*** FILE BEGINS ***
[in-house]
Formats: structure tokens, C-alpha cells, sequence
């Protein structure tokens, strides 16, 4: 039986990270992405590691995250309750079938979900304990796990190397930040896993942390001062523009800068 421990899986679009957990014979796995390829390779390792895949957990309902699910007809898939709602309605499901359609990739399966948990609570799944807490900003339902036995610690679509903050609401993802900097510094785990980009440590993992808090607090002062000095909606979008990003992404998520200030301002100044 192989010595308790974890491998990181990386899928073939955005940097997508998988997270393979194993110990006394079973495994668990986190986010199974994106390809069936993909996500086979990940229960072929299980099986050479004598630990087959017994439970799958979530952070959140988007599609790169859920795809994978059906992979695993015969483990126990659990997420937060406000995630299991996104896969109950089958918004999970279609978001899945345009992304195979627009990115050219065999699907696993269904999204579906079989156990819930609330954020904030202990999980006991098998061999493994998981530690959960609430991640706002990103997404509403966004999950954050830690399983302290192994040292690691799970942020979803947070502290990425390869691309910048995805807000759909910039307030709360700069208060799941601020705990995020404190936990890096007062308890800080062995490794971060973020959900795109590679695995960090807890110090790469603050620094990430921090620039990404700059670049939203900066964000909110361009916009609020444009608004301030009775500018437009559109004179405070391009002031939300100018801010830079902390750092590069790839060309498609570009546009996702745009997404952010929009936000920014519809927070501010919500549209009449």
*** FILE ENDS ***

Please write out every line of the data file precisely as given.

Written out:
[in-house]
Formats: structure tokens, C-alpha cells, sequence
């Protein structure tokens, strides 16, 4: 039986990270992405590691995250309750079938979900304990796990190397930040896993942390001062523009800068 421990899986679009957990014979796995390829390779390792895949957990309902699910007809898939709602309605499901359609990739399966948990609570799944807490900003339902036995610690679509903050609401993802900097510094785990980009440590993992808090607090002062000095909606979008990003992404998520200030301002100044 192989010595308790974890491998990181990386899928073939955005940097997508998988997270393979194993110990006394079973495994668990986190986010199974994106390809069936993909996500086979990940229960072929299980099986050479004598630990087959017994439970799958979530952070959140988007599609790169859920795809994978059906992979695993015969483990126990659990997420937060406000995630299991996104896969109950089958918004999970279609978001899945345009992304195979627009990115050219065999699907696993269904999204579906079989156990819930609330954020904030202990999980006991098998061999493994998981530690959960609430991640706002990103997404509403966004999950954050830690399983302290192994040292690691799970942020979803947070502290990425390869691309910048995805807000759909910039307030709360700069208060799941601020705990995020404190936990890096007062308890800080062995490794971060973020959900795109590679695995960090807890110090790469603050620094990430921090620039990404700059670049939203900066964000909110361009916009609020444009608004301030009775500018437009559109004179405070391009002031939300100018801010830079902390750092590069790839060309498609570009546009996702745009997404952010929009936000920014519809927070501010919500549209009449």